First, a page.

Derington, one of the student leaders at the DAWN clinic, says "DAWN Clinic is so different from other healthcare arenas. In any one setting they may see three or four different healthcare professionals, which is kind of amazing for what we're able to accomplish within their visit frame."
"DAWN is an interprofessional student run free clinic focused on providing the underserved patients of Aurora, specifically uninsured patients that can't get insurance, a place to come in and receive primary care. It was designed to be a venue for interprofessional students from the Anschutz Campus to be able to come in and actually practice taking care of patients in teams together. And to be that natural outflow of what they're learning on campus actually being in the community working with each other to provide care," says Kari Mader, MD School of Medicine.
Jenna Walton, Physical Therapy student, concurs, "I think that what DAWN really provides for students is a real life application of how to work together in a team, but to also remind you that you have one small piece of the puzzle. For me as a physical therapy student, I'm always thinking musculoskeletal and function, but working in these teams I get to see the medical side of things. I get to see what the pharmacist's viewpoint is, and it helps me become a better clinician, because I can sort of see how all these pieces fit together, and I can look at my patients with a more global sense."
According to Aubrey Jones, School of Pharmacy student, "So, the Cape Center is probably my favorite part of the whole IPED program because you take all of the concepts and all of the team building and group work that you did during the IPED course and you get to apply it. You go through two scenarios, one of ours we did really well, we worked really well as a team, we were able to handle the situation, and then one of them was just a complete failure. As the stress rises and the tension rises it's harder to work as a team and it's harder to communicate. It really spoke to the importance of trusting your teammates and really communicating and coming together when things are going wrong."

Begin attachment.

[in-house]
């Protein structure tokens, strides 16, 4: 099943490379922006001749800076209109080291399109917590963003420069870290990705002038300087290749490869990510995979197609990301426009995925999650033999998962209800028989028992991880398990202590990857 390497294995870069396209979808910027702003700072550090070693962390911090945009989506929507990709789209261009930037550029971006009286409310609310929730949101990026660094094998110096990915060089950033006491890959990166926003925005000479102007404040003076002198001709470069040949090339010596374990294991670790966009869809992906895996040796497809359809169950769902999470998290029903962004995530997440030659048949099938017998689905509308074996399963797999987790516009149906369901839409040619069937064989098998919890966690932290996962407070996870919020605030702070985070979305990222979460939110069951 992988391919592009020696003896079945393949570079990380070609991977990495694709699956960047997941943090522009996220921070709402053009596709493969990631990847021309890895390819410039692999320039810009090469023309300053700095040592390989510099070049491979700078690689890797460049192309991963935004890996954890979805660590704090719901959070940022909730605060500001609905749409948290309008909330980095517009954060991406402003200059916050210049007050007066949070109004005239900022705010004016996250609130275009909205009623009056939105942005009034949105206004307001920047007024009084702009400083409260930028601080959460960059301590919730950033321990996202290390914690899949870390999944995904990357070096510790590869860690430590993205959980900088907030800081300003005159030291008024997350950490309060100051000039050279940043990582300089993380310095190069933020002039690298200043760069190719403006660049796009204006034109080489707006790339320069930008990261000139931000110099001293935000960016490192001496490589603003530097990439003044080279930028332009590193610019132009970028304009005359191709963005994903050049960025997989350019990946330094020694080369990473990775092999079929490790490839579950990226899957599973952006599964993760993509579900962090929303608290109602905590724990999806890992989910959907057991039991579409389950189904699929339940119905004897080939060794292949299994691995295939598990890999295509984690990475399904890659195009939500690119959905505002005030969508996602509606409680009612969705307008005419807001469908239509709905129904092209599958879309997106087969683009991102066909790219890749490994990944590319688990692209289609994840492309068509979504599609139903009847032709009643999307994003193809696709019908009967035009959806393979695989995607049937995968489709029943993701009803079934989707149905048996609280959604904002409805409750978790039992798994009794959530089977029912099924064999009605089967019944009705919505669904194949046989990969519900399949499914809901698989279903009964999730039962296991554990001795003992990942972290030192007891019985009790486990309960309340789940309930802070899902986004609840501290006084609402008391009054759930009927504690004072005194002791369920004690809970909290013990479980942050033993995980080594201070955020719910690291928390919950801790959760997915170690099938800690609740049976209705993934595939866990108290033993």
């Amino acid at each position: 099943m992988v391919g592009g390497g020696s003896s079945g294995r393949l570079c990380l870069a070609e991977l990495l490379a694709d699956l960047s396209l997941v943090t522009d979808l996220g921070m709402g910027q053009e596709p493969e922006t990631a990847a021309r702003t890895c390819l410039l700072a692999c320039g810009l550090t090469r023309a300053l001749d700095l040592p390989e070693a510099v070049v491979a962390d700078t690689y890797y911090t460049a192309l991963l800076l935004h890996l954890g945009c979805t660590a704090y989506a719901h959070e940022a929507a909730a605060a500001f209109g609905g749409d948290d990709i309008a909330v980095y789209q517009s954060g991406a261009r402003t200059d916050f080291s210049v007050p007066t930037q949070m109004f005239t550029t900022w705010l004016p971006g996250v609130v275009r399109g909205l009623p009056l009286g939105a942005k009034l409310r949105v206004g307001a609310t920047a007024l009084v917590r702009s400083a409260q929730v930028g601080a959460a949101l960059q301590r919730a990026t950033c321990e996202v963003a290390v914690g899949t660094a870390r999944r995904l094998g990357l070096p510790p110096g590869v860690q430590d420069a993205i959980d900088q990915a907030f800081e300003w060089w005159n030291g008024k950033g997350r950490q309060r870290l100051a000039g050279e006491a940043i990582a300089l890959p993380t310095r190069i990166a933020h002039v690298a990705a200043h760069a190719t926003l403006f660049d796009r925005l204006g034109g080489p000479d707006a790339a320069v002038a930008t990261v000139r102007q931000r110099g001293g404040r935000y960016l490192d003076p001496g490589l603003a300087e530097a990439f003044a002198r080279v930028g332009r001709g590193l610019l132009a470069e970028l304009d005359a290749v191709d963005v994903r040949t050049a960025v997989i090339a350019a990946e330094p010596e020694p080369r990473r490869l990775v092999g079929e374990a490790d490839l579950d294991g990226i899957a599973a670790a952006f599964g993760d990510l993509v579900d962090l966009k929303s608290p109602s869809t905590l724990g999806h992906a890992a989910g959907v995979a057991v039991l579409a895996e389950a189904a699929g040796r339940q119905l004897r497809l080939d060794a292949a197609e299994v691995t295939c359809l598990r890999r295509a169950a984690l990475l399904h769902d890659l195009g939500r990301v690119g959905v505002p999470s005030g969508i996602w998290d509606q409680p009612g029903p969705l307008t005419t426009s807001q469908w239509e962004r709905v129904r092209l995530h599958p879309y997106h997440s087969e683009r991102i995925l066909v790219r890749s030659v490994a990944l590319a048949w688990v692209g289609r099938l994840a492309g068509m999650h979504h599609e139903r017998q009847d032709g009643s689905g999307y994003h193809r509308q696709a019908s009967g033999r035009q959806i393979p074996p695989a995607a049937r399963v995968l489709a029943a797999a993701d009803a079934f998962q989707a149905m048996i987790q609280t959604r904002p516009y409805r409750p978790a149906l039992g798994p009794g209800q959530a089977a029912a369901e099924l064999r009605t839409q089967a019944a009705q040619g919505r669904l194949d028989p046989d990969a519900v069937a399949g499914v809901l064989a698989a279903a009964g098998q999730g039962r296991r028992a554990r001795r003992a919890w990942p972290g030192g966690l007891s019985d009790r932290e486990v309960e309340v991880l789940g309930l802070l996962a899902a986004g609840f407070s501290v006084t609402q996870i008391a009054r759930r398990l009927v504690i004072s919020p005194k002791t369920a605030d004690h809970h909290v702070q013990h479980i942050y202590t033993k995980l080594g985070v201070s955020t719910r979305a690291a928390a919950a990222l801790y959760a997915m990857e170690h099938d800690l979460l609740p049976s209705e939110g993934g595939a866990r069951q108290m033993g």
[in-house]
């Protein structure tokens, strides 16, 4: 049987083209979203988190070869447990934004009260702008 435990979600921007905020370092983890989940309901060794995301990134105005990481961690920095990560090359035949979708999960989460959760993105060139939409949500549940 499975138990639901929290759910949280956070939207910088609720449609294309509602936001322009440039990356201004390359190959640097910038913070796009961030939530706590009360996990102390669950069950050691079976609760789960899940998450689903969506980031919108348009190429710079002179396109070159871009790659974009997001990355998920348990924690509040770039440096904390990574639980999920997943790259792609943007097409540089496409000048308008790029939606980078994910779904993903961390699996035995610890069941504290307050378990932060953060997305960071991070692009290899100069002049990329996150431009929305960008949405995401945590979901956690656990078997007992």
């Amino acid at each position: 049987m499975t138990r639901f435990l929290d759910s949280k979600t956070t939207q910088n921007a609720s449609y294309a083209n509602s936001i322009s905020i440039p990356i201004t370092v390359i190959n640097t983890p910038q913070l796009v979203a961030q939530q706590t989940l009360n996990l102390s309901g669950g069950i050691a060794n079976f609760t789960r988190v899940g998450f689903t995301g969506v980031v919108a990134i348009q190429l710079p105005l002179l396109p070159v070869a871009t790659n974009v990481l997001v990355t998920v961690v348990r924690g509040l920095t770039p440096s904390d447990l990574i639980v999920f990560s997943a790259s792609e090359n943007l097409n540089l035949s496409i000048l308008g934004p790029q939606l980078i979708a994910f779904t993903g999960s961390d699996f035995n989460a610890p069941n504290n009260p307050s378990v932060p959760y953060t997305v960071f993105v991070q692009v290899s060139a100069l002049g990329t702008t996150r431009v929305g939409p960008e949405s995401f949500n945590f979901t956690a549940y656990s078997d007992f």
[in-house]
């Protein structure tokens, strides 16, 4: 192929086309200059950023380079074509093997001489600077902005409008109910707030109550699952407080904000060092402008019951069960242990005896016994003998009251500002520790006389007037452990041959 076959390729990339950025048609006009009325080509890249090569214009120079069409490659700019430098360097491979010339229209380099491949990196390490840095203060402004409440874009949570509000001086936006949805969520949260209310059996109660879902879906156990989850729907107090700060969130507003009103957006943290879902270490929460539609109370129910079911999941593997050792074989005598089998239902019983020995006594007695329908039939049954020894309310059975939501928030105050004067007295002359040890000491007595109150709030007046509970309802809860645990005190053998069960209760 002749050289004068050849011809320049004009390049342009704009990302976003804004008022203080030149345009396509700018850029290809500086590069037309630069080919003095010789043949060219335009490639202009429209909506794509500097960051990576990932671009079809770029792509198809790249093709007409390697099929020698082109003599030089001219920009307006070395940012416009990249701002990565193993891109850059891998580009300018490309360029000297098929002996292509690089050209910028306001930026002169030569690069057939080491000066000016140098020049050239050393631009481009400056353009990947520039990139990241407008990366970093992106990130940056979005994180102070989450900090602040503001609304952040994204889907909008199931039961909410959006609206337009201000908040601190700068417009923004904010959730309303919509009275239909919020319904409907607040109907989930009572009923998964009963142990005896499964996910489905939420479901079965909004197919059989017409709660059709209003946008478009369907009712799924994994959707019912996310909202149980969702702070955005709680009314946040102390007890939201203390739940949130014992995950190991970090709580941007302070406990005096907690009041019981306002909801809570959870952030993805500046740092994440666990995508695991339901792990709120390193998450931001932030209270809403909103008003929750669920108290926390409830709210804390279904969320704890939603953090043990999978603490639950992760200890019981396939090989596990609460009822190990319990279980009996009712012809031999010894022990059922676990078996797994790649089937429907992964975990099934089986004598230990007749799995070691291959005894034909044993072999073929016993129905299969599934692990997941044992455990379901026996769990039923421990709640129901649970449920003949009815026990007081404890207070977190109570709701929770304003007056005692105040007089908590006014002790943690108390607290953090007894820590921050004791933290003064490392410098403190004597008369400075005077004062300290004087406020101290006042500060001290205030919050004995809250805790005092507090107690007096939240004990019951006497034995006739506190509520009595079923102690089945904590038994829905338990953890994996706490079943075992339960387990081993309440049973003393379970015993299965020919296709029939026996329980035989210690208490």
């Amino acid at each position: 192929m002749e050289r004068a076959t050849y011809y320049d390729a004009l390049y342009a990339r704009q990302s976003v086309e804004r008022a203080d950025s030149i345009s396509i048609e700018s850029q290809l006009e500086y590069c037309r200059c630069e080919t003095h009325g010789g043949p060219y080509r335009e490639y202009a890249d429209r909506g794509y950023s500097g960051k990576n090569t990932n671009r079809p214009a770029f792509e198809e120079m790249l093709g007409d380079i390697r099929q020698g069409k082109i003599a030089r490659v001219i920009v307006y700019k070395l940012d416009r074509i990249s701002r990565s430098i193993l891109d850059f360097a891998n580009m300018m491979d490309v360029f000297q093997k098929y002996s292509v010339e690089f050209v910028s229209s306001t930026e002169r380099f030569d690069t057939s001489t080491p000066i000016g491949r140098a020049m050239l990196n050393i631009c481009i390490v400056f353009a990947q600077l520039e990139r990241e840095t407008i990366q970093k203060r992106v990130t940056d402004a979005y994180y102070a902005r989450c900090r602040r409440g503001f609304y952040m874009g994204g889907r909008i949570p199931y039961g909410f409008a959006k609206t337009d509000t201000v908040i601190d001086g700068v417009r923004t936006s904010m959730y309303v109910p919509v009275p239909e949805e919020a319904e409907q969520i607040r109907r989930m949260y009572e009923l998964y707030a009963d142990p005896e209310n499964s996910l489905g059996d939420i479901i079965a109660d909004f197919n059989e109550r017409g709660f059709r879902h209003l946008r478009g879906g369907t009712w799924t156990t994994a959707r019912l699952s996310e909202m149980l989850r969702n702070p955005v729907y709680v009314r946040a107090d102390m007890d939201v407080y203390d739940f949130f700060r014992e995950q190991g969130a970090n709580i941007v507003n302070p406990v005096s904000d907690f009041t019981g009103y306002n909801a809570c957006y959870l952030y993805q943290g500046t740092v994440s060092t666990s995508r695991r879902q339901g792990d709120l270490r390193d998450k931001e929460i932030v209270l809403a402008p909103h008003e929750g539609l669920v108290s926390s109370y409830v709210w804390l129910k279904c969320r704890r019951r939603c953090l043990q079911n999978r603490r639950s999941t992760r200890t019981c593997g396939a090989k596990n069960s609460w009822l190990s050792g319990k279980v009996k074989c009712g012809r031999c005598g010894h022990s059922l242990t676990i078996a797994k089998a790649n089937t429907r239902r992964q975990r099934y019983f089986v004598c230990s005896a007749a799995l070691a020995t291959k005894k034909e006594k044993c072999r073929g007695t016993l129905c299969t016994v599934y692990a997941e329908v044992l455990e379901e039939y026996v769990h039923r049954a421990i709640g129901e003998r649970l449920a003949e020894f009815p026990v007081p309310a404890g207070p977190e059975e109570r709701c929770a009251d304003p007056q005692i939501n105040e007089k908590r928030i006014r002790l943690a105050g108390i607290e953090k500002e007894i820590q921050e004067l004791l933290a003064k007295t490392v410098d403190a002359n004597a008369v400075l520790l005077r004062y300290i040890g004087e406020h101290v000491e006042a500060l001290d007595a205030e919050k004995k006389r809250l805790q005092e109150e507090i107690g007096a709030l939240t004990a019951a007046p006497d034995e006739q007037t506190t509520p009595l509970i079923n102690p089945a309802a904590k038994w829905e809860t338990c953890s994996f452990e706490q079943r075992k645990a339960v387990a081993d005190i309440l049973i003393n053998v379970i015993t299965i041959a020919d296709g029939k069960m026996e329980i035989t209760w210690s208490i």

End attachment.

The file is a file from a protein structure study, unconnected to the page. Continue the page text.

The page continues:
Working Together Ensures Patient Comes First
"It really comes down to how well you can work in a team and honestly that's what you're graded on, and more importantly that's what determines if the patient you're taking care of is getting good care," says Kenji Tanabe, School of Medicine.
Klekamp says, "One of the things that I got out of IPE so much is that we do have different roles. We're not trying to all fulfill the same role. We have strengths, we have weaknesses, and it's really important to be able to communicate between the professions for the patient's best interest."
"Each health profession contributes something a little different to the care of the patient. It's important that the team members learn how to work together effectively in order to achieve the best outcomes for the patient," says Barton.
"We will continue to improve all of those cultural elements while we're advancing technology, while we're advancing therapeutics. And that's going to result in better outcomes for patients over the next five to ten years because that's the way we really need to work. Healthcare is a team sport and we have the essential ingredients here on this campus to deliver on that in a very impactful way," says Chief Quality & Patient Safety Officer with Children's Hospital Colorado Daniel Hyman, MD.
Barton says, "I see interprofessional education as really setting the stage for the change in culture that's occurring in healthcare settings."
"We used to think that smart people with a lot of knowledge delivered the best care. What we've found is smart people with all the knowledge who don't work together, it doesn't matter how smart you are the care fails and it fails quite frequently. Teamwork, collaboration, that's the only way for us to get to quality, and it's the only way for us to ensure safety for our patients. It's the future," says Earnest.